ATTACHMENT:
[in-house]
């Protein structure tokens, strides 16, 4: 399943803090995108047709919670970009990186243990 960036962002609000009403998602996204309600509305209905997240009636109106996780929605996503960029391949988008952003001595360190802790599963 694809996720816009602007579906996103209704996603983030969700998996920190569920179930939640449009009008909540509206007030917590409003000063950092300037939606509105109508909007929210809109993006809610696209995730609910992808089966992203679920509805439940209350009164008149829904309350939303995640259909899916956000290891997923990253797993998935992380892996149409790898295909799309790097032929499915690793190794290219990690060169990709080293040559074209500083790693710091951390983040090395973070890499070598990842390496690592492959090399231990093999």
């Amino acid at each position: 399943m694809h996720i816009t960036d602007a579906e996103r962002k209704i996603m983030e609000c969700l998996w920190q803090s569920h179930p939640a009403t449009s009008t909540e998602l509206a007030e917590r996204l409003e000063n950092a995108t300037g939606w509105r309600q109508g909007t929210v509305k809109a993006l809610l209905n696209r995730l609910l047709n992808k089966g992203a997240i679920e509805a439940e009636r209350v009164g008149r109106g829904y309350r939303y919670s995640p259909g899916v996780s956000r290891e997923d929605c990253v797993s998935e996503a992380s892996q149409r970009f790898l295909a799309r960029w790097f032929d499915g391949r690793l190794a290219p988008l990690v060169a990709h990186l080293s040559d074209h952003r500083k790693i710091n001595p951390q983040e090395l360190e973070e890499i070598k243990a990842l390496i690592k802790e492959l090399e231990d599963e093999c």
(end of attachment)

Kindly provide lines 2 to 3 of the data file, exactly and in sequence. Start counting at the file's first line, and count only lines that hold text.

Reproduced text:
């Protein structure tokens, strides 16, 4: 399943803090995108047709919670970009990186243990 960036962002609000009403998602996204309600509305209905997240009636109106996780929605996503960029391949988008952003001595360190802790599963 694809996720816009602007579906996103209704996603983030969700998996920190569920179930939640449009009008909540509206007030917590409003000063950092300037939606509105109508909007929210809109993006809610696209995730609910992808089966992203679920509805439940209350009164008149829904309350939303995640259909899916956000290891997923990253797993998935992380892996149409790898295909799309790097032929499915690793190794290219990690060169990709080293040559074209500083790693710091951390983040090395973070890499070598990842390496690592492959090399231990093999």
């Amino acid at each position: 399943m694809h996720i816009t960036d602007a579906e996103r962002k209704i996603m983030e609000c969700l998996w920190q803090s569920h179930p939640a009403t449009s009008t909540e998602l509206a007030e917590r996204l409003e000063n950092a995108t300037g939606w509105r309600q109508g909007t929210v509305k809109a993006l809610l209905n696209r995730l609910l047709n992808k089966g992203a997240i679920e509805a439940e009636r209350v009164g008149r109106g829904y309350r939303y919670s995640p259909g899916v996780s956000r290891e997923d929605c990253v797993s998935e996503a992380s892996q149409r970009f790898l295909a799309r960029w790097f032929d499915g391949r690793l190794a290219p988008l990690v060169a990709h990186l080293s040559d074209h952003r500083k790693i710091n001595p951390q983040e090395l360190e973070e890499i070598k243990a990842l390496i690592k802790e492959l090399e231990d599963e093999c």